“Blue Is the Warmest Color” is proof that the cinema’s greatest gift to us is the close-up. No other medium gets so physically near to human experience as it unfolds in time; no other technique teases us with revelations of intimacy and every so often delivers. In Abdellatif Kechiche’s three-hour epic about a young woman’s coming of age — the top prize-winner at last May’s Cannes Film Festival and a scandale ever since — the camera hardly ever seems to leave the face of Adèle (Adèle Exarchopoulos) as it moves from pouty adolescent sensuality through physical ecstasy to a slowly hardening distress. If the filmmaker could somehow push past the barrier of his heroine’s skin to capture her madly firing neurons, you feel he would.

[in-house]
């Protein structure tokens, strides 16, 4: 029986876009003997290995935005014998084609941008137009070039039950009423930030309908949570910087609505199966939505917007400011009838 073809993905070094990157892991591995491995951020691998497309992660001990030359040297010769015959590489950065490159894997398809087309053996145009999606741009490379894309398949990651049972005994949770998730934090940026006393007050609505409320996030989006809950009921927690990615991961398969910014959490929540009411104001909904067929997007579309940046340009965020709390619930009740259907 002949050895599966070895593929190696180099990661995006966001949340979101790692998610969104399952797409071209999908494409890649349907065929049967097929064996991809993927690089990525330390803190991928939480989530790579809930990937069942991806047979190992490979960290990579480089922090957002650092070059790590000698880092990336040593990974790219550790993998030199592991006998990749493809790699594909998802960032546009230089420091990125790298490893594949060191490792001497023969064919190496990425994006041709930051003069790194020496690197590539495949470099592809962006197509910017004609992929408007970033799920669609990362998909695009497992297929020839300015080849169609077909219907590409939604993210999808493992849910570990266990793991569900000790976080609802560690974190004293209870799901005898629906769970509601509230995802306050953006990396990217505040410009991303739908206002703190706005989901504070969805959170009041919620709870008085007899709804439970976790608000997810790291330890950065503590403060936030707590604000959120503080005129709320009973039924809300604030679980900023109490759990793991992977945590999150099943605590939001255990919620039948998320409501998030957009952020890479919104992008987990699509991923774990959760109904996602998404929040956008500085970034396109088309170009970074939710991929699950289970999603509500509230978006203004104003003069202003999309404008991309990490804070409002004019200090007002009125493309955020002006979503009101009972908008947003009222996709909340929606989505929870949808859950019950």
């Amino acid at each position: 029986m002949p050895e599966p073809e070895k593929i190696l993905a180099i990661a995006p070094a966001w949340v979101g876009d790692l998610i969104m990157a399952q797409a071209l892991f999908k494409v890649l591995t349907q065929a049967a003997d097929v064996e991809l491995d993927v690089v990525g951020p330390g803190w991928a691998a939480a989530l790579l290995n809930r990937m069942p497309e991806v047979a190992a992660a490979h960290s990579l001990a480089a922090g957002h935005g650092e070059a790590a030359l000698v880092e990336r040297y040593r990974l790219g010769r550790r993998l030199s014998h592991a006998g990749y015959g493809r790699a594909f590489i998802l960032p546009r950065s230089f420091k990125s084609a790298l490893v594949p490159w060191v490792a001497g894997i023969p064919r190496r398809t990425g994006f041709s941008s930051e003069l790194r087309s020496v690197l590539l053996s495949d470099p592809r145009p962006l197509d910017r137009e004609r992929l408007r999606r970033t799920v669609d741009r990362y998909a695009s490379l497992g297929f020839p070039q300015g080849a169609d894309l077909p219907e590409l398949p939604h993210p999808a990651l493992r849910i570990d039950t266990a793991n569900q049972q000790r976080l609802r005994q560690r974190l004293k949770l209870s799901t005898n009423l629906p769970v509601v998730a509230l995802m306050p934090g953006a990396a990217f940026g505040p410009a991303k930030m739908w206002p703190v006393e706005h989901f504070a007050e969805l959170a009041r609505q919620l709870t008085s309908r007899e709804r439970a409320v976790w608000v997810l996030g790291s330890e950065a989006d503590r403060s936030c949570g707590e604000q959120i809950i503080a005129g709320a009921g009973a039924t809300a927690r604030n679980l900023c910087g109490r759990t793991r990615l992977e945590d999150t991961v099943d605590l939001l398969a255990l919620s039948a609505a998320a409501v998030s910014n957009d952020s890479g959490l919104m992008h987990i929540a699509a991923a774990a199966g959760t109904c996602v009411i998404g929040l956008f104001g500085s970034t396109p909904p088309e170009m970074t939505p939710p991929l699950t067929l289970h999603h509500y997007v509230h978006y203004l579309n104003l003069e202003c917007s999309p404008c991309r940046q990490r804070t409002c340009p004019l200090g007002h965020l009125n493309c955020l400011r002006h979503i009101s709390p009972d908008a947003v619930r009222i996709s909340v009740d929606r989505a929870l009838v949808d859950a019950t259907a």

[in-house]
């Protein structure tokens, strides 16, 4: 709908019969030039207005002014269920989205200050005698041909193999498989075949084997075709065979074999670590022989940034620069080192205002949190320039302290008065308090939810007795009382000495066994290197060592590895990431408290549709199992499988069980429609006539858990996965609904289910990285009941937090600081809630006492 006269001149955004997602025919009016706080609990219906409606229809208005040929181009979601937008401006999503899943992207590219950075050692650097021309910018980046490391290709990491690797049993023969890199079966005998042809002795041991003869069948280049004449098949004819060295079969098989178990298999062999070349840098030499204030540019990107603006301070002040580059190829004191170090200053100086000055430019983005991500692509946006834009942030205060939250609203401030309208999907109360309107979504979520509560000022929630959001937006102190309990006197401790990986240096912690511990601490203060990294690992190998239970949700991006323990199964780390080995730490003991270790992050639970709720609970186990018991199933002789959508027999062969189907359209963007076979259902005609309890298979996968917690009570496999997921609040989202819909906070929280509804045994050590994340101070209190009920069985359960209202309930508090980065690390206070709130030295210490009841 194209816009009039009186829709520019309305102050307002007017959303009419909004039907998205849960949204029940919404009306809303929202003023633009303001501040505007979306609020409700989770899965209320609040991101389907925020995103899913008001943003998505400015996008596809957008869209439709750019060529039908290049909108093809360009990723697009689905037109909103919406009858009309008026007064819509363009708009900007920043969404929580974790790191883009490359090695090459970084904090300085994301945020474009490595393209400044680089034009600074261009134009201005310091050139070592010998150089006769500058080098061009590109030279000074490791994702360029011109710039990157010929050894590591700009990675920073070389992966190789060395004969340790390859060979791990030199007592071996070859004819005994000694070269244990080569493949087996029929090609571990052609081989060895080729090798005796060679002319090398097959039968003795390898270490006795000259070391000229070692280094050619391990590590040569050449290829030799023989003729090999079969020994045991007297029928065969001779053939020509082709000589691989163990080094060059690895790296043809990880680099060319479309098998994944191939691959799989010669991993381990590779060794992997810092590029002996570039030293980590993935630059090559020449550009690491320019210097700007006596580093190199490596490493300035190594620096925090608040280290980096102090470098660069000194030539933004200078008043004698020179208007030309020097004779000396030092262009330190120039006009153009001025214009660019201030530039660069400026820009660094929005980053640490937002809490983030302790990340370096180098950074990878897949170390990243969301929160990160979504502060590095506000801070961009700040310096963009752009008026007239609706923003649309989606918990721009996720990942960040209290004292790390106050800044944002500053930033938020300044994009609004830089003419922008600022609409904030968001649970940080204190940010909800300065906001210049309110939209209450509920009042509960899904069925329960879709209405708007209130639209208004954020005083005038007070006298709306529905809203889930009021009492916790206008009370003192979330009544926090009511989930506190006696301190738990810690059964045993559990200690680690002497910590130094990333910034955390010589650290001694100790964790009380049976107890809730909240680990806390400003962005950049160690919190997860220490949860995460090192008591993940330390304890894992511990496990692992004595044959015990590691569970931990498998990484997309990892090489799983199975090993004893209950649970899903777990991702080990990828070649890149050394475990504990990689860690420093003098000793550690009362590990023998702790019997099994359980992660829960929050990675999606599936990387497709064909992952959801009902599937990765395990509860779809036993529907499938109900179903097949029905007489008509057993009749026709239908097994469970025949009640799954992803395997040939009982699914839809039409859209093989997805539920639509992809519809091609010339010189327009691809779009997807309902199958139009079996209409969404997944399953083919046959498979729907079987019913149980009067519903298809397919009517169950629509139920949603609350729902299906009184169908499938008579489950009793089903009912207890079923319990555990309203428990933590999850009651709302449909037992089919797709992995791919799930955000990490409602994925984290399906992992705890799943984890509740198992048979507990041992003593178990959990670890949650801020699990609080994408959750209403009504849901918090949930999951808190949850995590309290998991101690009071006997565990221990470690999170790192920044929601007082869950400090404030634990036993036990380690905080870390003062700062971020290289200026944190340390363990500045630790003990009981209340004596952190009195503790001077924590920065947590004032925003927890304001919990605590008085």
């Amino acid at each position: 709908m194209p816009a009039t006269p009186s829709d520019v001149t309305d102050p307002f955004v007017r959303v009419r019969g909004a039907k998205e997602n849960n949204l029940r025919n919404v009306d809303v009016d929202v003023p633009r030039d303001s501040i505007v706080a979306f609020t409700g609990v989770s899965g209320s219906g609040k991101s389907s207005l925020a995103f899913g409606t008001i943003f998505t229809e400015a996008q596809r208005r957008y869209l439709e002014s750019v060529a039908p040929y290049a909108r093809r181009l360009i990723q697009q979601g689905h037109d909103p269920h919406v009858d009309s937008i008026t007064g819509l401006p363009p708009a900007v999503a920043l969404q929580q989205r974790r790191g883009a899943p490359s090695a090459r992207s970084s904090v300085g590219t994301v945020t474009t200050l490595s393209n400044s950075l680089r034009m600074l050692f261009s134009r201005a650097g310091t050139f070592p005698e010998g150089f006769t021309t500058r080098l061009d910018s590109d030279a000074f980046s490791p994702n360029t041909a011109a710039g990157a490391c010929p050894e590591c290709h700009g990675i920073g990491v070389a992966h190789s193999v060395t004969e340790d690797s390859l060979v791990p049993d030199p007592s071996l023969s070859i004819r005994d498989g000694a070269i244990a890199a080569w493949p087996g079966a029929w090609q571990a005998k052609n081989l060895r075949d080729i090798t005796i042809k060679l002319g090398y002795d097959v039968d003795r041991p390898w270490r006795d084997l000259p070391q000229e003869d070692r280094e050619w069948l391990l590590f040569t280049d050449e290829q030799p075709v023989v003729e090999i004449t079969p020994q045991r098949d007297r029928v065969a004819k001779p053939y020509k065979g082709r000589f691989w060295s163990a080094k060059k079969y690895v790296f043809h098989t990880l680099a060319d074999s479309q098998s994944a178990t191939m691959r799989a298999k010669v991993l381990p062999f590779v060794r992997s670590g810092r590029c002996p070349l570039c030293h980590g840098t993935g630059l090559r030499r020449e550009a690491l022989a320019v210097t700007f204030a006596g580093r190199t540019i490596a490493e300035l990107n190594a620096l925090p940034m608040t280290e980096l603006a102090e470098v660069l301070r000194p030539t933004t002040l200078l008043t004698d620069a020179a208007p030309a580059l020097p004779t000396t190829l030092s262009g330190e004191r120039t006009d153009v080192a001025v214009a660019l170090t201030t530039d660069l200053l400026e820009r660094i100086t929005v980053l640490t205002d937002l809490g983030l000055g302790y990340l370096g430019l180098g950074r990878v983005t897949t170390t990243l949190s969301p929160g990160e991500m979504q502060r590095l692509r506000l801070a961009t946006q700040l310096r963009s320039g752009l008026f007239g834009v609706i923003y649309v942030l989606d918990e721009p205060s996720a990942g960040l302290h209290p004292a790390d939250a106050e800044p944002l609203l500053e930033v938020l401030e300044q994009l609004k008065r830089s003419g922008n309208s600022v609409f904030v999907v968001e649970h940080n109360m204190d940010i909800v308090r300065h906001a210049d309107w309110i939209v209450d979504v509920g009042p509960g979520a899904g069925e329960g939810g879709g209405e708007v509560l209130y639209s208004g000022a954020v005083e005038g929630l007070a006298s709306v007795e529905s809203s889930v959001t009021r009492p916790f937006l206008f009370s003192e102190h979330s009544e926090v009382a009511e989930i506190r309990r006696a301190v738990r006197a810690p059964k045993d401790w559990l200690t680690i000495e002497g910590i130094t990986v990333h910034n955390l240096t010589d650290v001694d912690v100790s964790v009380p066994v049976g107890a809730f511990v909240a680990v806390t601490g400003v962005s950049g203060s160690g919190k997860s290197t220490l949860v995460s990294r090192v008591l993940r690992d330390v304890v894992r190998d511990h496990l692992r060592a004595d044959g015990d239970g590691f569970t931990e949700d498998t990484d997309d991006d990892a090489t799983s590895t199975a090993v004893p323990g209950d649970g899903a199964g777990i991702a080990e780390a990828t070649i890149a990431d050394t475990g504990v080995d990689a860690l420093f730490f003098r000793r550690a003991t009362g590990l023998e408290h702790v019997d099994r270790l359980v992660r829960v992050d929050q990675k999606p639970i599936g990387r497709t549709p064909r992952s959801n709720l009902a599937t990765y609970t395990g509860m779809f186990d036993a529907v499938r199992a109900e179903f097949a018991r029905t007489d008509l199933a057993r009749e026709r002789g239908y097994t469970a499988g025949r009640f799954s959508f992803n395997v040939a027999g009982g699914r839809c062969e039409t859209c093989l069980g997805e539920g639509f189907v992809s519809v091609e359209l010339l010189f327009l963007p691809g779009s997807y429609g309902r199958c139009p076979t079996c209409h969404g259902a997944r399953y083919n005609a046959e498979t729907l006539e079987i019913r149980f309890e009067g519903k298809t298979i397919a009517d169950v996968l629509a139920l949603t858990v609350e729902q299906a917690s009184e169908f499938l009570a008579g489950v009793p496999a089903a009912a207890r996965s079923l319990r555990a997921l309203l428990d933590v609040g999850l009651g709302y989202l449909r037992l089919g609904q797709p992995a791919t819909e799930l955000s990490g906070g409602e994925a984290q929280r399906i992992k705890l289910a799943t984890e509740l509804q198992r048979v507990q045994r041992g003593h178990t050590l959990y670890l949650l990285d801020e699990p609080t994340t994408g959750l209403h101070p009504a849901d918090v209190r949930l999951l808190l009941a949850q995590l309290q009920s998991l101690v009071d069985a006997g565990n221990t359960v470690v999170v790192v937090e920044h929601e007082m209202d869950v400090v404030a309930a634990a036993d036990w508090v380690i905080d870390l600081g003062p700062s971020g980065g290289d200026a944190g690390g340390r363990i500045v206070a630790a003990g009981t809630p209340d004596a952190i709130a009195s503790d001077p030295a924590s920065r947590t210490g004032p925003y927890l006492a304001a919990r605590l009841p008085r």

If he had, though, “Blue Is the Warmest Color” would be a different movie, and maybe not the one Kechiche intended. The public brouhaha surrounding this film has to do with three lengthy and explicit sex scenes that fill out the second hour, between Adèle and her older art-student girlfriend Emma (Léa Seydoux), but the movie is more properly about our larger appetites — for love, connection, life fully and vibrantly lived — and how, at the end of the day, we still end up hungry.